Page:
Day 1: Rode 43 miles by 10:30 yesterday, but then we ran out of money and they kicked us off the bus... We started our ride 30 miles East of Port Angeles and peddled 58.7 miles to Lake Crescent in Olympic National Park. Using a shirt as a pillow I slept on a pile of gravel, and after the ride it was some of the best sleep I've ever had.
Day 2: I woke up under the moss covered alder of the Olympic National Park. The first two miles were at a steep incline, but then just occasional hills and valleys. The wildflowers grow on the side of the rode and as I ride through daisies, blue bells, sorrel and poppies I feel as though I am riding through an impressionist painting.
Day 3: Started the morning riding through the fog under a hemlock canopy. We rode 22 miles through Forks and up the mountain to the turnoff from 101. From there it was a treacherous downhill slope for miles through the Hoh Rainforest. 44 miles today and 46 tomorrow, but we have to retrace our steps back to 101 to climb the mountain that we came down. For the first time I am doubting whether I can make the miles tomorrow.
Day 4: I woke up to the sound of the Hoh River flowing behind the tent. Nearby there were moss covered spruce, the moss hanging down in beards three or four feet long. I had dreaded this morning, worrying about climbing the ridge at mile 18. Over breakfast we discussed the hill, how we might have to push the bikes up. The ride was quiet as the miles ticked by, stopping a few times to take pictures of the Hoh river valley. At mile 16 I was reminded of why I wanted to go on this ride, to prove to myself that after three surgeries this year that I was better, that I wasn’t broken. With that in mind I locked my shoes in, peddled faster and committed myself to climbing the hill that I knew I physically couldn’t climb. There is a great reward in knowing that you won’t give up… And there is an even greater reward in completing the impossible. 44 miles today.
Day 5: The ride started with us being flagged down by Glenn he was touring the same route as us and we had discussed with him the night before our agenda for the day. The ferry had quit running, and if Geoff had not informed us of that we would have ridden an additional 20 miles to get around the bay. We changed our route and started our journey. Along the way we met Allan who informed us where we should camp, and briefly bumped into three young women from London who were on the same ride. That night, after 44 miles, we sat around a campfire talking with Alan, Woody, Lizzy, and Buffy while sipping B&B and drinking red wine. It would be Woody’s birthday tomorrow, and she was saying that the campfire was perfect for marshmallows. 54 miles today.
Day 6: We stopped a few miles down the rode and I picked up three things that I needed and one that I didn’t. The ride was relatively easy, and we had increased our pace to meet up with George in Hoquiam. Rolling into town we spotted the bike shop where he was getting repairs, and pulling in front of the store, Woody, who we had met the night before, stepped out in front of me. “I have something for you,” I said. And with her looking confused I reached into my bag for the marshmallows I purchased that morning. “Happy Birthday Woody,” and I handed her the marshmallows. 55 miles today. And the four of us toasted marshmallows that night with Allan and the girls.
Day 7: There are long stretches of road today. Crossing a bridge I look down at a sea otter playing in the brackish water. Swallows circle overhead catching mosquitoes and gnats in the air. On a quiet slow turn I spot a herd of fifty elk to our left, the bulls beginning to get their horns. For miles we circle the tidelands exposed by the receding water. I see a father and son walking through the silt. The son carrying a rake over his shoulder and his father a bucket of freshly caught clams. Hills turn to humps. Minutes turn to miles. And this ride will always be with me.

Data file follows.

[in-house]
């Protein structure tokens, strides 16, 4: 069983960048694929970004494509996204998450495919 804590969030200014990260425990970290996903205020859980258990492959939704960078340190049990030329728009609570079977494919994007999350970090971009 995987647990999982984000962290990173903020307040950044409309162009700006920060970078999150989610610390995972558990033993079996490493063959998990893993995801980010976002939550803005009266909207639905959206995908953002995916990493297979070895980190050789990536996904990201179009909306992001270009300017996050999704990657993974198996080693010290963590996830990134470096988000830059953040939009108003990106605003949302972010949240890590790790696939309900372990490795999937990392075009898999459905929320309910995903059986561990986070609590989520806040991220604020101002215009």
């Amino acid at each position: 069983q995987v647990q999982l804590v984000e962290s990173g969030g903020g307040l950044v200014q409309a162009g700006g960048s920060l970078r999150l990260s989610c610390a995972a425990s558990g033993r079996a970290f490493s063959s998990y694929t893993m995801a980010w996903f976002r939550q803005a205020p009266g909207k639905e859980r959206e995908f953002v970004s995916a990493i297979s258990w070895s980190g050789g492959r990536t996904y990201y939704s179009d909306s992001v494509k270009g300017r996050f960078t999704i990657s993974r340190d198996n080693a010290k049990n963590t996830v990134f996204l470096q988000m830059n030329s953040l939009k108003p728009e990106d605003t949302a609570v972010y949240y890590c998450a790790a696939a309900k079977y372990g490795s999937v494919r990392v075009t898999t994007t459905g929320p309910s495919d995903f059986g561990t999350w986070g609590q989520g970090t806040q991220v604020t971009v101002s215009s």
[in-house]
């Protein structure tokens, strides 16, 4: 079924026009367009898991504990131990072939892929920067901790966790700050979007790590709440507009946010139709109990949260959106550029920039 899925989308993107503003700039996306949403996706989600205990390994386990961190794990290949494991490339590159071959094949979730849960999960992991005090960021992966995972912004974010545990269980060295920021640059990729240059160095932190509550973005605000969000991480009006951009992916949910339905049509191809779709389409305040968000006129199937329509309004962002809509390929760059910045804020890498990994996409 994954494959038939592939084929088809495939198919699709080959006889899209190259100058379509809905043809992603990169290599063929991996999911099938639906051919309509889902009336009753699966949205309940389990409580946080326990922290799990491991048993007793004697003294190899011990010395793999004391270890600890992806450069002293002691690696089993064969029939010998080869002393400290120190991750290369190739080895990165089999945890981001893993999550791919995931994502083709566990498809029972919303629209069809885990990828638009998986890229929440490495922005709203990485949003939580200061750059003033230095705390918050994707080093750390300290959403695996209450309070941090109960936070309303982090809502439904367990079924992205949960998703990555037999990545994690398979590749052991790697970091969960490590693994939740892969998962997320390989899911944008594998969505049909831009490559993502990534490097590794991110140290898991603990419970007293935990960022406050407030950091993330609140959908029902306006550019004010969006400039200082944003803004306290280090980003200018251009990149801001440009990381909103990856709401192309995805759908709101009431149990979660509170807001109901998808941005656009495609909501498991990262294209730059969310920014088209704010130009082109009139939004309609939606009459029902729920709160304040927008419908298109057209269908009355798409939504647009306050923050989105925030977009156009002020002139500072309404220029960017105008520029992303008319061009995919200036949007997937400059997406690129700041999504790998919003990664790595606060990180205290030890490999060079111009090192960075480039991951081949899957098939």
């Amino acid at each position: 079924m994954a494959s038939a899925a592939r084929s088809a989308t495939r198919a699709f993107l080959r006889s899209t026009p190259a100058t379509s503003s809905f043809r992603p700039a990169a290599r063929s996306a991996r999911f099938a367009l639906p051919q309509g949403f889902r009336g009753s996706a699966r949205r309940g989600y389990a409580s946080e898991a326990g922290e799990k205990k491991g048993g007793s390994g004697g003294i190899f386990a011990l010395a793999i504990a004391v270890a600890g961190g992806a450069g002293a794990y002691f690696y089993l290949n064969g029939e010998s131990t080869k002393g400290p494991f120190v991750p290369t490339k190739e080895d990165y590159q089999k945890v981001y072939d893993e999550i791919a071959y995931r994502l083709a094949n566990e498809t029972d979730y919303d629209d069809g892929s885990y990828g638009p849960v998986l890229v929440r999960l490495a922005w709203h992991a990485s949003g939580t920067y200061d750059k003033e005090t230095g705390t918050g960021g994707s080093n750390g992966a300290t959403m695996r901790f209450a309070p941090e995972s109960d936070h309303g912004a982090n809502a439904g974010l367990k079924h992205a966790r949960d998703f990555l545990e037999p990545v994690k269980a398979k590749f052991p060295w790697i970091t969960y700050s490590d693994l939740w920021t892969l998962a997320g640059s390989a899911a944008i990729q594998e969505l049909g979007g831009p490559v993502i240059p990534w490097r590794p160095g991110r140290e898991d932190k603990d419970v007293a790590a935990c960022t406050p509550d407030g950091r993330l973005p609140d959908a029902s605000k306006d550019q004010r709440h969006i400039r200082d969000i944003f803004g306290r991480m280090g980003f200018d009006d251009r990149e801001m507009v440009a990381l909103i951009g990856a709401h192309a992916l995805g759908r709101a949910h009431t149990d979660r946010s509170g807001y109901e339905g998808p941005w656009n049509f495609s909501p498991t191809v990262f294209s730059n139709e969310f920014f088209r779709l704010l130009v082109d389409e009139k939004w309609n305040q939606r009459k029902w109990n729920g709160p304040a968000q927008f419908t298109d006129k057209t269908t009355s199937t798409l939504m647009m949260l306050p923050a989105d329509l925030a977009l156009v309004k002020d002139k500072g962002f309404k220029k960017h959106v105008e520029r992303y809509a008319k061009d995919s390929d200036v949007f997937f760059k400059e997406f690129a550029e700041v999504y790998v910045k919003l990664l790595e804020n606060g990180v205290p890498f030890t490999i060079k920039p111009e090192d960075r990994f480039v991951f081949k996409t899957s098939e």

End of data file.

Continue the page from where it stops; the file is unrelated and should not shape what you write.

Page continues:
18:00 Dinner, 60 miles: 1 salad, 1 lasagna, desert and beer
100 miles out of Fairbanks, the highway begins to climb into the Alaska Range. With each pedal I draw closer to the summits of the highest mountain range in North America. In abundance is precisely what I am seeking; the grip of the wilderness, the allure of adventurous activity, the privilege to wander. But I entertain no illusions; the Alaska wild is not for dreamers . The 420 miles from Fairbanks to Whittier harbors more then it's share of bear, caribou, moose and I spotted my first grey wolf today. Wolves are social animals, traveling in packs of up to 30. Today we were alone. Strapped to my handlebar just beside my brake lever is a canister of bear mace. Aside from the bicycle's hum of kevlar tires on this smooth paved shoulder, a vast silence reigns over the land. The low Kantishna plain surrenders to me Alaska's Route 3- The George Parks Highway. Mile 63, Day 1, June 7, 2010. Nenana, AK.
For the third consecutive year, I've devoted my summers to life on the road by bicycle. The freedom and simple beauty of such travel is too good to pass up. I have crossed the United States and Europe discovering an intense young man with a streak of stubbornness and allure to live dreams and tell stories about them. Now at a healthy 31 years of age, a superabundance of energy sends me pedaling into Alaska's rugged edge of society to seek conversation with the wild. Through the blog, writings, photos and maps I hope to document my travels respectively in an effort to teach by example, the necessity of living out one's beliefs. Longing to account with clarity the inevitable reflection of the larger subject of Alaska, I've temporarily traded my comfortable life on the East Coast to explore footloose and free the inner country of our souls. God Bless America. Mile 134, Day 2, June 9, 2010, Denali, AK.